Sweeping changes in the way complaints against councillors are investigated to reduce the number of "minor, vexatious and politically-motivated" allegations were advocated yesterday by Sir Alistair Graham, chairman of the Committee on Standards in Public Life.

He told the fourth annual assembly of Standards Committees in Birmingham, that moving to a locally-based system for investigating such complaints would help improve the ethical culture in local authorities and improve public trust.

Sir Alistair pointed out that a locally-based system of investigation would be far more effective and provide the opportunity for local committees to end the abuse of the current system for political ends and petty points-scoring.

Sir Alistair called on the Government to change the law to enable the handling of complaints to be undertaken by local committees, overseen by the Standards Board for England.

"The current framework appears to be encouraging minor, tit- for- tat and politically motivated complaints as a way of discrediting political opponents, sometimes for very long periods of time while complaints are investigated.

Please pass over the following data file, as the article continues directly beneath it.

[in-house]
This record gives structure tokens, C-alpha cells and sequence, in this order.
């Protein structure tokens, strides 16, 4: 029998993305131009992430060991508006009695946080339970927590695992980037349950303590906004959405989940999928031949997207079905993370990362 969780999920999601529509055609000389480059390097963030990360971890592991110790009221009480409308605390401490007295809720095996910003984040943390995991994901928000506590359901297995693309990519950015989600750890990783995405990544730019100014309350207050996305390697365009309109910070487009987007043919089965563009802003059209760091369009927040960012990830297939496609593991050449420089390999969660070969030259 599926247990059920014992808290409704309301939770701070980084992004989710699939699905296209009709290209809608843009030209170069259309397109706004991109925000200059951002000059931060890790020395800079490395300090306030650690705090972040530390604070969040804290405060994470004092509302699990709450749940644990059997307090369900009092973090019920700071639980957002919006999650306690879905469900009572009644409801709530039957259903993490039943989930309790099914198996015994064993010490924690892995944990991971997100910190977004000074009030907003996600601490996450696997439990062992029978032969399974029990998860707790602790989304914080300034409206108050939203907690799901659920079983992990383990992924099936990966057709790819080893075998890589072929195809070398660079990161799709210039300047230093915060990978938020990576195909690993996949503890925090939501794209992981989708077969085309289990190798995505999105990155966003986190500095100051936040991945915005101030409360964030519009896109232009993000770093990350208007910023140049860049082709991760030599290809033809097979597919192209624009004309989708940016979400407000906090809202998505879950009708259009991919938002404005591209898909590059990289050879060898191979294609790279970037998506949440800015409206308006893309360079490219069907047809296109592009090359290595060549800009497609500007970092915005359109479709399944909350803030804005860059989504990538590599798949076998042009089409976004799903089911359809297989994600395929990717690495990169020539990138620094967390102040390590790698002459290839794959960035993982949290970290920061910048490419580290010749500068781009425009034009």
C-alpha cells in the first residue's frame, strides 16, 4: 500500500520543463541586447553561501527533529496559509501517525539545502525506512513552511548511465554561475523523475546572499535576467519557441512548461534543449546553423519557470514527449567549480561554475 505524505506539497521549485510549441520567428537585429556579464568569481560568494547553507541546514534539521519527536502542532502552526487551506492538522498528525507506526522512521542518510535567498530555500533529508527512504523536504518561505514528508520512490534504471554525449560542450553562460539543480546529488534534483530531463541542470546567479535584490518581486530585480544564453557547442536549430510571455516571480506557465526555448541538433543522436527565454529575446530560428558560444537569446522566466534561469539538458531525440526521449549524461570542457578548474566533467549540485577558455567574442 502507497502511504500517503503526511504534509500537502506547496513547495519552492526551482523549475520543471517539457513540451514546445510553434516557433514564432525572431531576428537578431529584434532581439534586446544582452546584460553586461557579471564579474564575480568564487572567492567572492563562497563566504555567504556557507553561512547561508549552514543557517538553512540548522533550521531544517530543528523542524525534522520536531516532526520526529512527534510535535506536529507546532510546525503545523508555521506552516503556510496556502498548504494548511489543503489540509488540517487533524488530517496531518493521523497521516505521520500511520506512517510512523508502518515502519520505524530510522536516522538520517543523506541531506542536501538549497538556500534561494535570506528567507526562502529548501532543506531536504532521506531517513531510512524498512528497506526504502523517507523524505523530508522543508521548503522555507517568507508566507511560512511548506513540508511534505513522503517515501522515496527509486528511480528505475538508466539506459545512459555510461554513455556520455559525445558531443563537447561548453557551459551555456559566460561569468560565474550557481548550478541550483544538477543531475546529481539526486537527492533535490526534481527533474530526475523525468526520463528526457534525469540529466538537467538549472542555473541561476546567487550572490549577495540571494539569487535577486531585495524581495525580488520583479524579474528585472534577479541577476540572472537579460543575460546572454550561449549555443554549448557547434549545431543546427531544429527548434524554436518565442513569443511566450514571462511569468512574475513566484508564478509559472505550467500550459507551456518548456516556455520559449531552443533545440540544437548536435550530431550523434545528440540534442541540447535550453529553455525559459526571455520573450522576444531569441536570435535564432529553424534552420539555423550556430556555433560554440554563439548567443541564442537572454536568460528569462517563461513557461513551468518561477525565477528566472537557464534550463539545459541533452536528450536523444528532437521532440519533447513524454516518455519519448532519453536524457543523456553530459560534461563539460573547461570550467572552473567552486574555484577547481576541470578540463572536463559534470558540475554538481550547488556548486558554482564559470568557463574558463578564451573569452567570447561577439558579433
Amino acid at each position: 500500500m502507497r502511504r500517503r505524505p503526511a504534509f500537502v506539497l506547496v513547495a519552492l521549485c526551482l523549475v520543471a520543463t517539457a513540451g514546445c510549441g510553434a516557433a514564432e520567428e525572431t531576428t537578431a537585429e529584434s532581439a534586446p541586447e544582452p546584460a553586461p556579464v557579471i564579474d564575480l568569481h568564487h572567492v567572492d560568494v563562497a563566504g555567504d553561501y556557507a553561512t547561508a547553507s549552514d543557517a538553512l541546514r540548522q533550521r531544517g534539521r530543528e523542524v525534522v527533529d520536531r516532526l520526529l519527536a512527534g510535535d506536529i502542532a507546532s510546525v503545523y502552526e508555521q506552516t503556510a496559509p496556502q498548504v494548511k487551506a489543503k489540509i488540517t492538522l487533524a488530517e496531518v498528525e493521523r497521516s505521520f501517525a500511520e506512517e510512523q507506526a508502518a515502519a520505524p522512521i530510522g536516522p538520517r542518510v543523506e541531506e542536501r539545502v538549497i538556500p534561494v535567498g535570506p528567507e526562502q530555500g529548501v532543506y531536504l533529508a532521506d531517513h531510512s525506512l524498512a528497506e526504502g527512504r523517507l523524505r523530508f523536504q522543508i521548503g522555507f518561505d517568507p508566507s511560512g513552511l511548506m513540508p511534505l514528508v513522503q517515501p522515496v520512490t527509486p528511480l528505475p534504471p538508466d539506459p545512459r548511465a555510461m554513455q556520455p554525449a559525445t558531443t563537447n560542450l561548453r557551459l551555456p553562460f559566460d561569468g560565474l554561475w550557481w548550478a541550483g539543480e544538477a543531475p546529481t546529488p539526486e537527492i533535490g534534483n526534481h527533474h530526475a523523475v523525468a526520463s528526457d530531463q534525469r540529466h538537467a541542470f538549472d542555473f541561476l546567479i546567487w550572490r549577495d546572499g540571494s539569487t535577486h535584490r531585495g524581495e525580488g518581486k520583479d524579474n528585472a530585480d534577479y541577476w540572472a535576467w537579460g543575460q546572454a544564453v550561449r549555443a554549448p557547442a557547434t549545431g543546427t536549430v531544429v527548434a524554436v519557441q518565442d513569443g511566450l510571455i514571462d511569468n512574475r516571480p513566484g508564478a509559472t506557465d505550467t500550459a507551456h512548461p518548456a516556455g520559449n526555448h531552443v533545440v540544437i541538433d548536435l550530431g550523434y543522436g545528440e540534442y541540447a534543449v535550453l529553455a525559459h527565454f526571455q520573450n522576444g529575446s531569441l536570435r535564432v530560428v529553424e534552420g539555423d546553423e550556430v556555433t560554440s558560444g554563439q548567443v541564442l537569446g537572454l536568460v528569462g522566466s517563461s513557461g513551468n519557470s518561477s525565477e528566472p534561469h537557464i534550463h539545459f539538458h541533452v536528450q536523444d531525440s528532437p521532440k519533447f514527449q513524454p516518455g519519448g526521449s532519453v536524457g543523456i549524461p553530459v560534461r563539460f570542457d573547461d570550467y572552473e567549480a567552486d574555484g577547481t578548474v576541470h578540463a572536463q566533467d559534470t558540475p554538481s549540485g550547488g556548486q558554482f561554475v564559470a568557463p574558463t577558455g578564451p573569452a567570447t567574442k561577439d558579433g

"Then there are a very high proportion of cases where the finding is 'no evidence of breach' or 'no further action' in addition to the 75 per cent of complaints that do not even warrant investigation."

Sir Alistair continued: "More important is the fact that a locally-based system will offer the opportunity to significantly reduce the number of minor, vexatious and politicallymotivated complaints, hence reducing the overall burden.

"Standards committees can and should take a robust line to ensure that the ethical framework is not abused for political ends, petty points-scoring and media scare stories. This can only be done effectively locally - not from offices on the Thames," he added.